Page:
I would stagger home after few hours’ sleep at the hospital and help a bit with the chords to songs Julia had written only hours before. We started performing in folk clubs, for which Julia wrote prolifically, songs about Guy Fawkes, urban foxes, tattooists, Action Man and Sindy Doll.

By 1978, the year our first son Hamish was born, I’d become a trainee paediatrician. Although I enjoyed general medicine and adored geriatrics, I felt I couldn’t live without the extraordinary range that child health offers, from care of newborns to young adults. As Julia put it, “Malcolm looks after their bodies and I feed their minds”.

When we moved to Glasgow in 1989, Julia was writing songs for educational programmes like “Thinkabout Science”. Within 72 hours of a request for a song about smelly socks or going to the moon, she would have written excellent lyrics and tune.

Surely now, I thought, the producers would realise they’d hit gold and things would snowball. But nothing seemed to happen; one thing didn’t lead to another, and by 1991-92, work was drying up. We could have wallpapered a room with letters of rejection of her pitches.

After the tears and rejections, Julia received a letter asking if a song she’d written called “Squash A and a Squeeze” could be made into a picture book. Providentially, the third choice of illustrator was a little-known German artist called Axel Scheffler. Julia now realised the songs, which were like fireworks, a quick blaze, then gone, could be channelled into picture books. It was also the beginning of an extraordinary partnership with Axel which continues to this day.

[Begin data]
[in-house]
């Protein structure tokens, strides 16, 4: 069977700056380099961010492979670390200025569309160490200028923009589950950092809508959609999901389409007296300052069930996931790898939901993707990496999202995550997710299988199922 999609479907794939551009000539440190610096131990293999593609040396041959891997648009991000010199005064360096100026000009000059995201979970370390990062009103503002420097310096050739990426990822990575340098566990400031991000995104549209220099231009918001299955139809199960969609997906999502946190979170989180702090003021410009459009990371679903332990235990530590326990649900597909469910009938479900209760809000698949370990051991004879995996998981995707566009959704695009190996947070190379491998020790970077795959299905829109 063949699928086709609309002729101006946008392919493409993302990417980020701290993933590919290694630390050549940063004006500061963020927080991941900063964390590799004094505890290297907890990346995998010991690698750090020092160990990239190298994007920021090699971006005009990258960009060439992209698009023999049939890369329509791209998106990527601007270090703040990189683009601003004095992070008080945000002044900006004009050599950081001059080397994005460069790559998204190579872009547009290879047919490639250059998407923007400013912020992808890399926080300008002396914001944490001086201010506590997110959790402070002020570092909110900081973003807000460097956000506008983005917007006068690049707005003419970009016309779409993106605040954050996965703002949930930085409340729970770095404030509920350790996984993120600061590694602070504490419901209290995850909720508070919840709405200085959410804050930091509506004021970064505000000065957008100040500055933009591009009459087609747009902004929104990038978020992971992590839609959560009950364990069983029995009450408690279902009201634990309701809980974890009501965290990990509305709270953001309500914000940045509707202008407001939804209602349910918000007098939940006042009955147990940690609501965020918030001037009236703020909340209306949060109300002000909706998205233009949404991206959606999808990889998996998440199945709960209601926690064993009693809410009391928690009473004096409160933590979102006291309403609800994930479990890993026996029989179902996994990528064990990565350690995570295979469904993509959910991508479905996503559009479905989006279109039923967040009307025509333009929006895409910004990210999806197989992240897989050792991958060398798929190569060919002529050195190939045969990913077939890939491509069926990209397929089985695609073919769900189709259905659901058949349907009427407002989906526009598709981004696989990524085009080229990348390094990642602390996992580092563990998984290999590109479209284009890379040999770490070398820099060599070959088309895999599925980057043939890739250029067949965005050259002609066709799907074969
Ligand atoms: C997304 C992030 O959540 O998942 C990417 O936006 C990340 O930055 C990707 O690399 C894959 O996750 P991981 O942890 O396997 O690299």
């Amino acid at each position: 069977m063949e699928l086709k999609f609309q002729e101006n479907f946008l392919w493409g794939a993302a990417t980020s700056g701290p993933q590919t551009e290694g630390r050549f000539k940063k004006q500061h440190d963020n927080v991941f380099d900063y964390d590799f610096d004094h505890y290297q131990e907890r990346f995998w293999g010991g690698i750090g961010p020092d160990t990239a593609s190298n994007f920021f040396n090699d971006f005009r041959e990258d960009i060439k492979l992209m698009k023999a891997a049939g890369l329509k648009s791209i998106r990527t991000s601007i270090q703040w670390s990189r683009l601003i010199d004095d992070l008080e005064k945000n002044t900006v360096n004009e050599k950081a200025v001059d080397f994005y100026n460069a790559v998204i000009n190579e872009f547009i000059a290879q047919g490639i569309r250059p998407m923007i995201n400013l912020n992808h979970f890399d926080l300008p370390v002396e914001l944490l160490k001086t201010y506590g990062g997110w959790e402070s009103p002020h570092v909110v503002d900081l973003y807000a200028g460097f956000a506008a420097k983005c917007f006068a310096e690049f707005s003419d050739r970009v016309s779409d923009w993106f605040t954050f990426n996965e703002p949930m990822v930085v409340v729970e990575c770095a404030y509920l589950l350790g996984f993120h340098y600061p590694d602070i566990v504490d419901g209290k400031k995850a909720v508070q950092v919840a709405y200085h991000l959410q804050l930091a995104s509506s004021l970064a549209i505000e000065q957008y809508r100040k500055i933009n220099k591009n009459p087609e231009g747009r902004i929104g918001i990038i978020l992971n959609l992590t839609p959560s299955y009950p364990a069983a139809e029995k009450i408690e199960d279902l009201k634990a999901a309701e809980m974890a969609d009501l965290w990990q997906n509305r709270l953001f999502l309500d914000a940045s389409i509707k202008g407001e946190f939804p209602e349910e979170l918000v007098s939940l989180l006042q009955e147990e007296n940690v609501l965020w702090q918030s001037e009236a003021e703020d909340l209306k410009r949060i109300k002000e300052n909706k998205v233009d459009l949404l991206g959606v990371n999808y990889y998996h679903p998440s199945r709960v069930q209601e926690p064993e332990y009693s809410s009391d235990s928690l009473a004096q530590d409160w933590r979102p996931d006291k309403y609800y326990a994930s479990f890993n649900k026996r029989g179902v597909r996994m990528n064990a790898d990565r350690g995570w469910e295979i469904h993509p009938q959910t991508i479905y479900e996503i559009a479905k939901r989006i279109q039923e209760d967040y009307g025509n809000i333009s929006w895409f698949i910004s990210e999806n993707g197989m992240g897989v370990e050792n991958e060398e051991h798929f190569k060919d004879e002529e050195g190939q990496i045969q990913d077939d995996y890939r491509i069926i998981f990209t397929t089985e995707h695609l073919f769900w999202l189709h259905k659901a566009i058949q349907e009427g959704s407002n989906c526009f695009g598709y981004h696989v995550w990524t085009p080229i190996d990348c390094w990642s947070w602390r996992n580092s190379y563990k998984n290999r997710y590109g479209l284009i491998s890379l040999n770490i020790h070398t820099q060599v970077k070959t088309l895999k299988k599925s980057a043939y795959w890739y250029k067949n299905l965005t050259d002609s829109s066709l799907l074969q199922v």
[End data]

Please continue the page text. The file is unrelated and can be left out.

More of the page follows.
Julia and Axel’s ship came in with the publication of The Gruffalo in 1999. Within a couple of years, we were acting and singing in 500-seater tents at book festivals. I found that when families came to see me in the growth clinic, some wanted to talk more about Julia’s books than their health problems.

Some had difficulty with the mismatch between seeing me in clinic being reasonably serious, and watching me cavort about on stage acting Julia’s book characters, including a role that involved stripping to a string vest and spotty boxers. I wouldn’t do this item within 40 miles of Glasgow.

It's now ten years since I retired from the children’s hospital in Glasgow, but I am still active in research, writing and teaching. My journey with Julia as a fellow performer continues; we’re doing the Edinburgh Fringe again this year, a show called The Gruffalo, The Giant and The Mermaid.

The wider journey carries on too. Our life together is akin to walking along a road in all weathers, good and bad. We’ve lost Hamish to mental illness and suicide, been blessed with nine grandchildren. Julia has dealt uncomplainingly with slowly progressive hearing loss. We walk, identify flowers and fungi, lose our house keys, put our electronic car key card in the washing machine, take on too much, don’t manage the work/life balance that well.

We are blessed.